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Author Topic: Please help me place my hives  (Read 801 times)
cinch123
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« on: November 28, 2011, 08:18:01 AM »

I will be getting started with my first bees in the spring. A family member has graciously offered up her property for the apiary location. The place has a lot going for it - lots of diverse local forage, water nearby, no ordinances restricting beekeeping. She already has a bee tree at the back of the yard and likes the idea of more bees around to pollinate her flowers and blueberry bushes. I pretty much can put the bees wherever I want on the property but I would like to minimize the impact of the bees to her taking care of her place. So I would like to pick a good location for the bees but not have them interfere with her mowing her lawn on a tractor mostly (no driving directly in front of the hives).

Everything to the East and South is wooded. My initial thought is to place them about 10 feet into the woods on the South side, sort of catty-cornered from the bee tree. The woods are pretty thin right there and there is easy access to the spot. My concern about that location are that they will only get full sun for about 5 hours a day. She has also mentioned that behind the garage, facing East would be okay, but I'm concerned she will have bees buzzing her a lot when she mows in front of the hives. She is NOT afraid of the bees... I just want to minimize any potential problems up front so everyone's happy.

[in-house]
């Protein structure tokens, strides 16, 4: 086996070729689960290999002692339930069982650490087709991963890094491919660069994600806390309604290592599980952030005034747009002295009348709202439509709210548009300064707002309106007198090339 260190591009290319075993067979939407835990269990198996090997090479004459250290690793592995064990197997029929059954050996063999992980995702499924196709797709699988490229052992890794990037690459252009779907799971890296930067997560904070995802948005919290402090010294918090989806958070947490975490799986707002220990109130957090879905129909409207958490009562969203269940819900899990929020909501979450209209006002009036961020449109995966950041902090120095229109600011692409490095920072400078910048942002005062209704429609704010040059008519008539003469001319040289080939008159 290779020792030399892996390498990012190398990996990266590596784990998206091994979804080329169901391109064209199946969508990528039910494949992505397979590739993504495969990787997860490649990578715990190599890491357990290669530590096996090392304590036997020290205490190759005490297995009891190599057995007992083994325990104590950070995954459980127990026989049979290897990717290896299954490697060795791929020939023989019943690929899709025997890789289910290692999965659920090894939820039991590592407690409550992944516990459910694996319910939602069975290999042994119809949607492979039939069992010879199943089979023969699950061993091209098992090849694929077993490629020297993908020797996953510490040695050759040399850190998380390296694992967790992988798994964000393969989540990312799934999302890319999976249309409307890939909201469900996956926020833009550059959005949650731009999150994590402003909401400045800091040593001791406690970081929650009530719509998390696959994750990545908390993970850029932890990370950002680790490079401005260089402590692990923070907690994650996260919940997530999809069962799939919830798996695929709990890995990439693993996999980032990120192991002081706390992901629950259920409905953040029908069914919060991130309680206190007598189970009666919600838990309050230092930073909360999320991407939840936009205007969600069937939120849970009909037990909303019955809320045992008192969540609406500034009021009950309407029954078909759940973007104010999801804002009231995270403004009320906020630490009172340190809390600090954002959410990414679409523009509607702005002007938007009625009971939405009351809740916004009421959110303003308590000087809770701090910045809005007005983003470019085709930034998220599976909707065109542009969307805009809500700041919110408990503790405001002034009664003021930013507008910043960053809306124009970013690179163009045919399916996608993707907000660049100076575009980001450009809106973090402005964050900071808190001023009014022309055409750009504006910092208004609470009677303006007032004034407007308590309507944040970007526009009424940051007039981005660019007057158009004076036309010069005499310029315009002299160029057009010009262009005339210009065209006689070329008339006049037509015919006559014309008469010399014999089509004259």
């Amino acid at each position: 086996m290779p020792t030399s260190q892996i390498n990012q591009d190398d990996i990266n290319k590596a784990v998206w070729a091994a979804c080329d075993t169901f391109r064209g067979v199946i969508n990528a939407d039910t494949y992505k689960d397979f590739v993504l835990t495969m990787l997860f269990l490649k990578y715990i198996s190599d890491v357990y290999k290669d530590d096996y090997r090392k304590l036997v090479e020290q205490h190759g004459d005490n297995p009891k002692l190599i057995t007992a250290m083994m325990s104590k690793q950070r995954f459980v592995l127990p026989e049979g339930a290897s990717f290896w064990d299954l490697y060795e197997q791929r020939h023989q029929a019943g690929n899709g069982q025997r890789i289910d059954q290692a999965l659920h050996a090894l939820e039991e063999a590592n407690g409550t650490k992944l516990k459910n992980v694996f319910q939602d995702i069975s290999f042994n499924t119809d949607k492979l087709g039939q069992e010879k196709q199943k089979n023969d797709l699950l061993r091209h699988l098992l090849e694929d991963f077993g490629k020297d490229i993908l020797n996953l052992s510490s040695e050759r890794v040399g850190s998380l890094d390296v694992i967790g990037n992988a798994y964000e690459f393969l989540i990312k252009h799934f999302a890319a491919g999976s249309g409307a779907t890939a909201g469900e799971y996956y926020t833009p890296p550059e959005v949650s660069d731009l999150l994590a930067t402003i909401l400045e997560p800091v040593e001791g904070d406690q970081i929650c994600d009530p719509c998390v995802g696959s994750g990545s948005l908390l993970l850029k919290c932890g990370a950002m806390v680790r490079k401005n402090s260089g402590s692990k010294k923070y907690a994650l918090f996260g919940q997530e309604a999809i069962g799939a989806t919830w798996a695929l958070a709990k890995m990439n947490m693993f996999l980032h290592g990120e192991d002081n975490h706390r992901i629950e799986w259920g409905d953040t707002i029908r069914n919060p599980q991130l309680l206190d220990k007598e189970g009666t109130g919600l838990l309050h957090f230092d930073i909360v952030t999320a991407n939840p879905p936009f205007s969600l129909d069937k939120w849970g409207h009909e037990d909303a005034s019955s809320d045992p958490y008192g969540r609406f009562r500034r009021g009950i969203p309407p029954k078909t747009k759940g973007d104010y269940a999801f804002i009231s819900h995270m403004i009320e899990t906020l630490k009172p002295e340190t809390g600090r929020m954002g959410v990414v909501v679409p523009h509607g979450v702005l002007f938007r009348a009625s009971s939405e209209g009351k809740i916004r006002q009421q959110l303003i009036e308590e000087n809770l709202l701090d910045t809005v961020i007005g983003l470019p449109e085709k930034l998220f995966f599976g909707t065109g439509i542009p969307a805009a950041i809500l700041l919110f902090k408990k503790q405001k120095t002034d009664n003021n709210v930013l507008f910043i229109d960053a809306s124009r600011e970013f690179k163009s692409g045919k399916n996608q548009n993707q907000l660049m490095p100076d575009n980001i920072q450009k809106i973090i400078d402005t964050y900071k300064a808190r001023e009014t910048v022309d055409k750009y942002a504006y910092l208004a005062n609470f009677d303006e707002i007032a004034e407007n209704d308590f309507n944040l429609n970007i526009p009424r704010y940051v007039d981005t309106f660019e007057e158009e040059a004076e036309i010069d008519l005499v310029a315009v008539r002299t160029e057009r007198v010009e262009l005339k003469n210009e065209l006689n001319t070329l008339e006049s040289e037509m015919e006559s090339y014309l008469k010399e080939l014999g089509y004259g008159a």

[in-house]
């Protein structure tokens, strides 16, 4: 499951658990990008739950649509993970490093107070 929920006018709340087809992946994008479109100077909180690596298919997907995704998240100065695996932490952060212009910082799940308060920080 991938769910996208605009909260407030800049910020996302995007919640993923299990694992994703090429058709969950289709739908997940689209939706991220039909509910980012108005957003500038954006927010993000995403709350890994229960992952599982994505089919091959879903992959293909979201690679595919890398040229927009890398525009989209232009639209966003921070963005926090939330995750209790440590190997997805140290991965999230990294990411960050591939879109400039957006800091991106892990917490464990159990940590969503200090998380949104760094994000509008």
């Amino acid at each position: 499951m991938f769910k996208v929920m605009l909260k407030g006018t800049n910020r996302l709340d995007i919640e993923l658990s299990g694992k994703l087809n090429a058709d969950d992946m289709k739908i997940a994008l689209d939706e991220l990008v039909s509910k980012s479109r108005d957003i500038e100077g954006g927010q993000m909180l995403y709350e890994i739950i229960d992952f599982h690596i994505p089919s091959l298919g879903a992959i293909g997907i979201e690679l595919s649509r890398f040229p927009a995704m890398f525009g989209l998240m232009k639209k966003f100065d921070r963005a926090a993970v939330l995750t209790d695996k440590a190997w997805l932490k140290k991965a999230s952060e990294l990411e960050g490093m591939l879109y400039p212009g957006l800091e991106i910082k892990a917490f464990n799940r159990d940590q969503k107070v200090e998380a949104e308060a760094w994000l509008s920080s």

I would like to pick a spot soon so I can get back there and do any leveling/site preparation/clearing I need to do before winter sets in too much.



Thanks for your help!


« Last Edit: November 28, 2011, 08:49:16 AM by Robo » Logged
Hemlock
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« Reply #1 on: November 28, 2011, 09:00:55 AM »

I know several beeks that had to move their bees to Sunnier spots after setting them up in woodsy shaded spots; self included.  10 feet in the woods sounds real iffy.  

To avoid the mowing issue put the hives (you're getting more than one right!?) up on a tall stand, 12 to 18 inches.  The DMZ that doesn't get mowed will never bee tall enough to hamper the bees coming or going.  OR do the top entrance thing and put them at ground level.  either way...


...Just saw the map you put up
The tree line around the bee tree looks VERY inviting.  Think about it.  The local bees like it well enough.  Good afternoon Sun (you're in Ohio so it's not like it gets too hot there.  You can also keep a eye on the bees in the tree.

What about that pond.  Is it part of the property?
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ccar2000
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« Reply #2 on: November 28, 2011, 09:23:13 AM »

Some advice from So. California FWIW. I also believe you need more sun, full sun if possible. You're fortunate to have water close by. That will help the bees cool the hive if necessary. Keep the entrance facing away from the winter winds. The tall unmowed grass may be a hassle to move around in. You don't want to twist an ankle or lose your balance while holding a box full of bees. Like Hemlock says look at the bee tree, the entrance and location must be good if it has been surviving for some time. Another thing to consider is your travel to and from your apairy, as a hobbyist I am in my hives every couple of weeks. You should also consider some kind of on site storage or if you have a pick up truck you can tote spare boxes, frames and tools in there.